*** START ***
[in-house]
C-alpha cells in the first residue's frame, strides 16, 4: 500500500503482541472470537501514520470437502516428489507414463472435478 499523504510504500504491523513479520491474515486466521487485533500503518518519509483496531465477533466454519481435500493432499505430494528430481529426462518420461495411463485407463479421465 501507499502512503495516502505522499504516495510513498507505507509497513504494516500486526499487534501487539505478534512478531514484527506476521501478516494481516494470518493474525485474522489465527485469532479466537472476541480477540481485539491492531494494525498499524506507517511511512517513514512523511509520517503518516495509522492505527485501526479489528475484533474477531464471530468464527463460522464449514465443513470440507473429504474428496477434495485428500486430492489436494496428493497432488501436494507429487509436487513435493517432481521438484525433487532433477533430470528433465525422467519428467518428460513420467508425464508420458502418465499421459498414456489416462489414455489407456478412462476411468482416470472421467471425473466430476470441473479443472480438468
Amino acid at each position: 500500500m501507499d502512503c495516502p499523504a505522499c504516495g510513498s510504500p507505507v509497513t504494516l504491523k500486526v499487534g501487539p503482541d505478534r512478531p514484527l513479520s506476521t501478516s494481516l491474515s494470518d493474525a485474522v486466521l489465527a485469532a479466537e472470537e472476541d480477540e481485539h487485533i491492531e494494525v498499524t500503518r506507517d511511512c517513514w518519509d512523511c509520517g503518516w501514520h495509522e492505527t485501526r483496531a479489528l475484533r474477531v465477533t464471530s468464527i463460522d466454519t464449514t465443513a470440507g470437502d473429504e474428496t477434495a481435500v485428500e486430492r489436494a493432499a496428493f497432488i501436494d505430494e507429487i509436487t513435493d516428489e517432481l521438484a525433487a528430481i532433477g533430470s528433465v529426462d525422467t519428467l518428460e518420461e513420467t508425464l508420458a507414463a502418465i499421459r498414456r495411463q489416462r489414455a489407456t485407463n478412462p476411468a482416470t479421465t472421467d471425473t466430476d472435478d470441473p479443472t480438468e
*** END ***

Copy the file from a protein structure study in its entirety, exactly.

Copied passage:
[in-house]
C-alpha cells in the first residue's frame, strides 16, 4: 500500500503482541472470537501514520470437502516428489507414463472435478 499523504510504500504491523513479520491474515486466521487485533500503518518519509483496531465477533466454519481435500493432499505430494528430481529426462518420461495411463485407463479421465 501507499502512503495516502505522499504516495510513498507505507509497513504494516500486526499487534501487539505478534512478531514484527506476521501478516494481516494470518493474525485474522489465527485469532479466537472476541480477540481485539491492531494494525498499524506507517511511512517513514512523511509520517503518516495509522492505527485501526479489528475484533474477531464471530468464527463460522464449514465443513470440507473429504474428496477434495485428500486430492489436494496428493497432488501436494507429487509436487513435493517432481521438484525433487532433477533430470528433465525422467519428467518428460513420467508425464508420458502418465499421459498414456489416462489414455489407456478412462476411468482416470472421467471425473466430476470441473479443472480438468
Amino acid at each position: 500500500m501507499d502512503c495516502p499523504a505522499c504516495g510513498s510504500p507505507v509497513t504494516l504491523k500486526v499487534g501487539p503482541d505478534r512478531p514484527l513479520s506476521t501478516s494481516l491474515s494470518d493474525a485474522v486466521l489465527a485469532a479466537e472470537e472476541d480477540e481485539h487485533i491492531e494494525v498499524t500503518r506507517d511511512c517513514w518519509d512523511c509520517g503518516w501514520h495509522e492505527t485501526r483496531a479489528l475484533r474477531v465477533t464471530s468464527i463460522d466454519t464449514t465443513a470440507g470437502d473429504e474428496t477434495a481435500v485428500e486430492r489436494a493432499a496428493f497432488i501436494d505430494e507429487i509436487t513435493d516428489e517432481l521438484a525433487a528430481i532433477g533430470s528433465v529426462d525422467t519428467l518428460e518420461e513420467t508425464l508420458a507414463a502418465i499421459r498414456r495411463q489416462r489414455a489407456t485407463n478412462p476411468a482416470t479421465t472421467d471425473t466430476d472435478d470441473p479443472t480438468e